THOUSAND OAKS, Calif. -- What a difference a year makes. Last year at this time, Tiger Woods had gone more than two years and 26 worldwide golf tournaments without winning. That all changed at scenic Sherwood Country Club, where he birdied the final two holes to overtake Zach Johnson and win his fifth World Challenge title.
The victory served as a springboard for Woods, who went on to win three PGA Tour events in 2012 for the 12th time in his career. The 14-time major champion now owns 74 PGA Tour career wins, second only to Sam Snead, who has 82.
"This year has been fantastic in that regard," Woods said Tuesday, as he prepares to host and defend his title this week in the World Challenge presented by Northwest Mutual. "I've felt good. I've played a full schedule for the first time in a very long time, and am very pleased with what I've done overall with my game."
Physically, Tiger felt healthy enough to cement his new swing changes with instructor Sean Foley.
"At the outset of the year, I didn't really putt well," Woods said. "Towards the end of the year, I really started putting well. My short game has really come around, and I was able to spend less time beating golf balls. I started to really feel like I was becoming more consistent."
The 36-year-old Woods made 17 of 19 cuts on the PGA Tour and posted nine top-10 finishes. He earned more than $6.1 million, second only to Rory McIlroy, and currently ranks third on the Official World Golf Ranking.
"Obviously, there's always things we need to work on, and this offseason we have a list of things we want to get done, and that'll start a couple weeks after this week, shut it down for a little bit and then start gearing it up again," he said.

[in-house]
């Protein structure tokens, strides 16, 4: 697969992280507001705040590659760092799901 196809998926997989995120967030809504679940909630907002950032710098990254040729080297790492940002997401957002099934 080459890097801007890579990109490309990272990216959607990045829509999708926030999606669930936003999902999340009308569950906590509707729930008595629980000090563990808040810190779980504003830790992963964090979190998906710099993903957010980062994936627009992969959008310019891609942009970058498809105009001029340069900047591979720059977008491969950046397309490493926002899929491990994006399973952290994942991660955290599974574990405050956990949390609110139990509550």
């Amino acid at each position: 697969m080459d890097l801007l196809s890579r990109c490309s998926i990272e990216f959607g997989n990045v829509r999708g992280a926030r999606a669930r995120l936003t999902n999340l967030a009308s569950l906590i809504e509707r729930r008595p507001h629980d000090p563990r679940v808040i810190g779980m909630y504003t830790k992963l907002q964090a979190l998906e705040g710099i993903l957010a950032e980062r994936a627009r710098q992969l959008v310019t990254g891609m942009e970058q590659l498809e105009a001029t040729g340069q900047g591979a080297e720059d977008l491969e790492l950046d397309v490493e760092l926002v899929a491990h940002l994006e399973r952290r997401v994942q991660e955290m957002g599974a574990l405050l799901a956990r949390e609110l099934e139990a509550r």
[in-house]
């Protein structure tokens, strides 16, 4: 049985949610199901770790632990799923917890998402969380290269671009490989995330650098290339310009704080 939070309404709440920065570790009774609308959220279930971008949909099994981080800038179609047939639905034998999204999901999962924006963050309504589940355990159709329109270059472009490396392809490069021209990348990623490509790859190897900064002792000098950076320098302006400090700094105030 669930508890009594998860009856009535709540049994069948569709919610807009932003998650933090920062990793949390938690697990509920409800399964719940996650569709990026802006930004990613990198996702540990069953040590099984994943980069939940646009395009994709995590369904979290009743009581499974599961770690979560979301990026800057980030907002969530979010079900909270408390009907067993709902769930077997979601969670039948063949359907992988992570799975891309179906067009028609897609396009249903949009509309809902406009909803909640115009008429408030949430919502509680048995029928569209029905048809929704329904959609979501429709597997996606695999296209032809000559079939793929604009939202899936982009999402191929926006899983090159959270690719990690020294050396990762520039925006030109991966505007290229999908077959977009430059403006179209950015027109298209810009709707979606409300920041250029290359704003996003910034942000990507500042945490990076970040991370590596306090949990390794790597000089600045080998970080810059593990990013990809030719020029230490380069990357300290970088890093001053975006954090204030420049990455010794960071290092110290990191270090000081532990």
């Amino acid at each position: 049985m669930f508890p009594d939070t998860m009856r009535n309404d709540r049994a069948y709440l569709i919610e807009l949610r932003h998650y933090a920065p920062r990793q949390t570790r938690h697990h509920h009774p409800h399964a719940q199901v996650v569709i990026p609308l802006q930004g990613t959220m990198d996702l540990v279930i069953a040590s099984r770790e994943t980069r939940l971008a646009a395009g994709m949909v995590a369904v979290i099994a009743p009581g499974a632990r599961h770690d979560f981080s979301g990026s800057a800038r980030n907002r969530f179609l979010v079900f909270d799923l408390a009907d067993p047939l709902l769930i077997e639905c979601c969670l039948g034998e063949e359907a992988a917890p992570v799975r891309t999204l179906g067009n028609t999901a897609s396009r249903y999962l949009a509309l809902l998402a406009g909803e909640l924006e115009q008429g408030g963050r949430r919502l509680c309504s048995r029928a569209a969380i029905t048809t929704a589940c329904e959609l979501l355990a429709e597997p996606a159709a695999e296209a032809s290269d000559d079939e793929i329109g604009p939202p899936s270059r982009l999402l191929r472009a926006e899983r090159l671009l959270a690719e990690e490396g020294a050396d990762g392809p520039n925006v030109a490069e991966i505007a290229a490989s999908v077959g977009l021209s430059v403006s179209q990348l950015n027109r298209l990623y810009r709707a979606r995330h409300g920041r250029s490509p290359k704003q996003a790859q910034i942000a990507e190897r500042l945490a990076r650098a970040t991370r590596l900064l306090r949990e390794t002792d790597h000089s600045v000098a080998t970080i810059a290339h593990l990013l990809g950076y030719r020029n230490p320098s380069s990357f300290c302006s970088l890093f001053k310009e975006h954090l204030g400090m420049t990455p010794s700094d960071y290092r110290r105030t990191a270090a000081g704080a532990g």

As for McIlroy, the two have become friendly rivals.
"Rory is ranked No. 1," Woods said. "He deserves it. He's won tournaments all over the world. He's had high finishes on top of that, and that's how you do it. He should be very proud of the season he's had, and I'm sure he's excited about what next year holds for him as well."
Woods has similar feelings about his own future.
"I still feel I have some of my best golf to play, and in order to do that, I had to be healthy," he said. "I'm headed in the right direction."
The United States Golf Association and R&A have scheduled a news conference Wednesday to discuss the use of long putters. Most observers think they will ban or limit them in future competition, a stance Woods supports.
"I just believe that the art of putting is swinging the club and controlling nerves and having it as a fixed point, as I was saying all year, is something that's not in the traditions of the game," Woods said. "We swing all 13 other clubs. I think the putter should be the same."
Woods also put to rest a rumor that he was considering joining the European Tour as well as the PGA Tour.
"I'll make it real simple," he said. "I'm not going to play the European Tour next year. That's a bit much for me. Certainly, I've had opportunities over the years, especially when [the minimum requirement] was 11 events. I enjoy playing around the world and always will, but I am going to play this tour."
As always, Woods will focus on major championships in 2013. But they come second to spending time with his 5-year-old daughter, Sam, and 3-year-old son, Charlie.
"I remember the time at Doral when I three-putted 18 and just totally screwed things up, and that hurt quite a bit," Woods said. "I came home, and Sam wanted to play. I never thought about the three-putt until the next day. It puts things in perspective real quick, how important it is being a parent. That's the No. 1 priority."